In a Last Airbender that’s not insultingly terrible, this would be a moment of immense power and intensity: our hero is discovering that his entire world is gone, and with it all of the people he loved and who loved him. When your hero discovers the ancient skulls and bleached skeletons of everyone and everything he loved, it shouldn’t be funny, but the turn here from “Hey, y’all! Check out my cool monk buddies!” to “Everything is lost! No!!!” is so abrupt and unearned that you gotta laugh. 

Aang is the Chosen One but in order to realize his destiny he must learn how to bend all elements. If I were the people in this movie, I would send him to study with Yoda, but, alas, this isn’t Star Wars, just a sad imitation, so Aang and his pals Katara (Nicola Peltz), a water-bender, and Sokka (Jackson Rathbone) set out to train the boy to be a Jed-I mean, bender of all elements while being opposed by the evil Fire Nation. 

Aang may have been an iconic and exciting characters on television, but here he's an annoying pipsqueaks. Late in the film, a grown-up complains of the Chosen One, “He was bending tiny stones at us from behind a tree. It really hurt!” 


So apparently this all-powerful child-God uses his unprecedented gifts to behave like Dennis the Menace or Bart Simpson. 

The Last Airbender at one point calls upon its hero to squeak an inspirational speech but it’s difficult to respect the authority of rousing, Patton-style oratory if it’s being delivered by a child whose voice has not broken yet.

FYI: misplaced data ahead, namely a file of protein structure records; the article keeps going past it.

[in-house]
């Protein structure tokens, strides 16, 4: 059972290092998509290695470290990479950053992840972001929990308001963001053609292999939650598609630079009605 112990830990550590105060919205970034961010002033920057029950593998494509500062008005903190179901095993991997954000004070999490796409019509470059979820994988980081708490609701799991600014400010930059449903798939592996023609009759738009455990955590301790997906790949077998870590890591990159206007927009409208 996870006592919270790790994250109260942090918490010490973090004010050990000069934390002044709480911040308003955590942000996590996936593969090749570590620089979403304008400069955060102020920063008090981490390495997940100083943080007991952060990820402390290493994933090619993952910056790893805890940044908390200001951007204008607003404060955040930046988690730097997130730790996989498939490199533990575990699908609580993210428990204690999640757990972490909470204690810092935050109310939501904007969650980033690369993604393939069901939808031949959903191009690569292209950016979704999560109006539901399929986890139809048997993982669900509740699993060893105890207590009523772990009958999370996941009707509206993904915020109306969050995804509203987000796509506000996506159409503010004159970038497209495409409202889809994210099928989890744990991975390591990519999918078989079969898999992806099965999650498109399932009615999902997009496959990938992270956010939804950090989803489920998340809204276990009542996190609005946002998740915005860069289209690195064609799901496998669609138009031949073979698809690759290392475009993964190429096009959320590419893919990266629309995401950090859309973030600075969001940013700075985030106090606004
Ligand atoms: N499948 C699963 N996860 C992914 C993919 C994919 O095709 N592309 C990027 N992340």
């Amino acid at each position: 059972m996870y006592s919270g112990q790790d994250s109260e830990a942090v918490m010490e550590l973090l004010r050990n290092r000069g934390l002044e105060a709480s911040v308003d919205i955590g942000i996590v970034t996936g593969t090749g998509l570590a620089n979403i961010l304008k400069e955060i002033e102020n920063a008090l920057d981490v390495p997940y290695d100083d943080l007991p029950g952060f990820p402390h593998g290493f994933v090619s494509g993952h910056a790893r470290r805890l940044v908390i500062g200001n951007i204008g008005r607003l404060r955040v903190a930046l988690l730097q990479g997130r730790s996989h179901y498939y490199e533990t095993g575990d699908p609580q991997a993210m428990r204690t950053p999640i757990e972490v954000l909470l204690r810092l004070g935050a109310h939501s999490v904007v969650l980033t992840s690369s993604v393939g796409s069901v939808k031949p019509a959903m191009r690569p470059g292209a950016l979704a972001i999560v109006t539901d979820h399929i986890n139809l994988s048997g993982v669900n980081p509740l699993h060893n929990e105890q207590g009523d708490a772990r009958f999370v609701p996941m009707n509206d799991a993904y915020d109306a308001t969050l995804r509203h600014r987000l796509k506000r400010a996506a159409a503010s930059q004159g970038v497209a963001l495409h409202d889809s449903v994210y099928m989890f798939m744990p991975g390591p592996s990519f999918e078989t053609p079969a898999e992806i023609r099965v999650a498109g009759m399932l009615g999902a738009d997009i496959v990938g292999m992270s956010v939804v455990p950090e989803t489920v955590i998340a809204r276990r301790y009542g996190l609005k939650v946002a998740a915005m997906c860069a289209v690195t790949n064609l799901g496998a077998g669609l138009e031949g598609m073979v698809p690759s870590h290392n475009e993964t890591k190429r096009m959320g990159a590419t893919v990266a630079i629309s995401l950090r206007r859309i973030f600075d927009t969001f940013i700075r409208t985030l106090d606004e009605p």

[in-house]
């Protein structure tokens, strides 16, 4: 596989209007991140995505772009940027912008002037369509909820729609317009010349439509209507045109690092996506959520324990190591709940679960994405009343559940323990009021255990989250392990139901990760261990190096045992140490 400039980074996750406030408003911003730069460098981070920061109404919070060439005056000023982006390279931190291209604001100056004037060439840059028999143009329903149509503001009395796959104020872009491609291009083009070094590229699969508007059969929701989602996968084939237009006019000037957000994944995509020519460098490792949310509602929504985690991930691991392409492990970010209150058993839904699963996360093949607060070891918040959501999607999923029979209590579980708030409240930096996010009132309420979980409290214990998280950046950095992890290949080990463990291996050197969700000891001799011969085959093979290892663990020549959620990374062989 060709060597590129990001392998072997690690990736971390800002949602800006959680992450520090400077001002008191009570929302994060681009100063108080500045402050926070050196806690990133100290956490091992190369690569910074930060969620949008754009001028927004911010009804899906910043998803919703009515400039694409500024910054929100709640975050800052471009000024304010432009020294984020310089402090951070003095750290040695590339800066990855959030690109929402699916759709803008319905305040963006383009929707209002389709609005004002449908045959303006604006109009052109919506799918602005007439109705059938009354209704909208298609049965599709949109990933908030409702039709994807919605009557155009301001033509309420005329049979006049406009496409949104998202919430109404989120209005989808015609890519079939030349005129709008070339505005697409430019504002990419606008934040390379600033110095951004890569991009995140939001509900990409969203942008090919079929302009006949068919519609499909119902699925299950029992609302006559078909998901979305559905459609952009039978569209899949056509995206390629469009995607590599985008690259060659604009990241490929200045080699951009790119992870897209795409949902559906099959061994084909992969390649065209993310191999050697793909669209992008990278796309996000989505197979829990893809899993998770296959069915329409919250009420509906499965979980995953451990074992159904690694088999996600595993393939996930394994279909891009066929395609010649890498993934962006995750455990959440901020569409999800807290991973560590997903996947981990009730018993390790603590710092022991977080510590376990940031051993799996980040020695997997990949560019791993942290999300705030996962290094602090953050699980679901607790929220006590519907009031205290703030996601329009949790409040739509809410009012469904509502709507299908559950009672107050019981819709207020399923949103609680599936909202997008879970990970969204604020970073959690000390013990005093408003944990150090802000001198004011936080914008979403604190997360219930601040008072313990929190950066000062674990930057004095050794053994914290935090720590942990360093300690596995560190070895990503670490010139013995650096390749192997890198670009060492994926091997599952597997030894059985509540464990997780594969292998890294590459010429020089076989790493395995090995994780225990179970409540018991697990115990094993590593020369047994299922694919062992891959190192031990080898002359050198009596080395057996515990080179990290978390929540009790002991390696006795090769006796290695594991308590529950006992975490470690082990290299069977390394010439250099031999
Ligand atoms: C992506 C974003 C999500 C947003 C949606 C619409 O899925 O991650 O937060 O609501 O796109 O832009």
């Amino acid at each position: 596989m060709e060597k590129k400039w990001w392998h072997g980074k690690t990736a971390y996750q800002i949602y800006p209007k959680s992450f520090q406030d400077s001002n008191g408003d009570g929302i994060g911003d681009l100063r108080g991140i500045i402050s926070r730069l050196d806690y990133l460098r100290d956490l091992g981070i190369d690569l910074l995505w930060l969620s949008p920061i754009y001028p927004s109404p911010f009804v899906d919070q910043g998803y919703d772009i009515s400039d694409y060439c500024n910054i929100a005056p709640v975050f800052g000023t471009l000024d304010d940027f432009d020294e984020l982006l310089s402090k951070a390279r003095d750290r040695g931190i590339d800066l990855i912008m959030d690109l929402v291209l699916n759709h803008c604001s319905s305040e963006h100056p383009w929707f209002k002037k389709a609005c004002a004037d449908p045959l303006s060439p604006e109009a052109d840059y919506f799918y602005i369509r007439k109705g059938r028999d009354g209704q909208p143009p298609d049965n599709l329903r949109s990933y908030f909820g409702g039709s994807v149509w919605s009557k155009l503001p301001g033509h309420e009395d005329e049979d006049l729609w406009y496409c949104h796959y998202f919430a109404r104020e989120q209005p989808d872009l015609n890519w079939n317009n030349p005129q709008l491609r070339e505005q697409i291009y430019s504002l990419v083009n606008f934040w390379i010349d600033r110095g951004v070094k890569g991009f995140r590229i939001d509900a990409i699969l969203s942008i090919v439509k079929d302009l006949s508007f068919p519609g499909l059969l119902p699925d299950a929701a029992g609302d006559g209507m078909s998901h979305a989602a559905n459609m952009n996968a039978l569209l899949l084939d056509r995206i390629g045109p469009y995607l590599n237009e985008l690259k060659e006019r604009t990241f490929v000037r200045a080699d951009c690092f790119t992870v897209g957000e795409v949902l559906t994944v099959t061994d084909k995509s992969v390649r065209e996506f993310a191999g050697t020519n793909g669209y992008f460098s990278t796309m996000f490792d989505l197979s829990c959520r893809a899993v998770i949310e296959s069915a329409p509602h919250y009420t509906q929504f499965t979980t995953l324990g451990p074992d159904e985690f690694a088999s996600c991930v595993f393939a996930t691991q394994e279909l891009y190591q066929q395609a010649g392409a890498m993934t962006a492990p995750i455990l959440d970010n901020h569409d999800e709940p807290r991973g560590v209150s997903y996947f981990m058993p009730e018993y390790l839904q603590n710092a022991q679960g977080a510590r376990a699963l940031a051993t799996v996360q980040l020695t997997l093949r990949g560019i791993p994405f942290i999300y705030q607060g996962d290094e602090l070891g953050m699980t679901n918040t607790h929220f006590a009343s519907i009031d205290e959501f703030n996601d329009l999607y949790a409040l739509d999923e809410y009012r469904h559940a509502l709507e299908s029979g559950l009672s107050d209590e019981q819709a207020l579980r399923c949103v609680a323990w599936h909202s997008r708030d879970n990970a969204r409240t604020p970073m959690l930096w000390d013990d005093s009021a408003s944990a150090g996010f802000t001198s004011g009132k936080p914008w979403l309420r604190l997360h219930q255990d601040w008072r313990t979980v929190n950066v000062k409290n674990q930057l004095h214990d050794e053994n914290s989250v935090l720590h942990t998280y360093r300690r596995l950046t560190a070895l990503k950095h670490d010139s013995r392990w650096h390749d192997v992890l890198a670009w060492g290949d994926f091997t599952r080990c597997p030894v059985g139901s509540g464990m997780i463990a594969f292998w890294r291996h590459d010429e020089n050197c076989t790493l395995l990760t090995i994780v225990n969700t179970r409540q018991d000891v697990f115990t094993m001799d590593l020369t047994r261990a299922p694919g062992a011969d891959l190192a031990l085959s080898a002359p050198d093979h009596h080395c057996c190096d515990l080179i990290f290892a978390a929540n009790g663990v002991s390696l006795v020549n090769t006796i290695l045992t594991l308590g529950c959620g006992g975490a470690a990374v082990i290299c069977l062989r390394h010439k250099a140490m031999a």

Ah, but what of the action? Does Ringer prove himself a Bruce Lee-style dynamo when it comes to fisticuffs? Not at all. No, in The Last Airbender, Aang practices a form I have taken to calling CGI-Fu that involves the young actor/martial artist slowly, sluggishly doing Tai Chi moves that are then transformed into bad special effects via computer animation. To put things in Carl Douglas terms, Everybody was CGI fighting! Those computer-generated effects allow them to bend fire like lightning! In fact, it was a little bit embarrassing, because they fought with with piss-poor timing!

One of my pet peeves is clumsy exposition where a character tells another character, or another group of characters, something they’d obviously already know for the audience’s benefit. In my mind, no sentence should ever begin, “As you know” because, motherfucker, if whoever you’re addressing already knows what you’re about to say, then why are you wasting their time?

Sure enough, The Last Airbender features  Commander Zhao (Asif Mandvi), a scheming usurper, addressing a large group with the wildly redundant information, “As you know, the Fire Lord has banished his son, the Prince, and renounced his love of him, and will not let him return to the throne unless he finds the avatar. The fire lord believes his son is too soft, and by doing this he will become strong and become a worthy heir to the throne.”

The cool thing about this dialogue is that it’s stunningly naturalistic but is also conveys important information about the film’s plot and characters that we will need to understand what’s going on!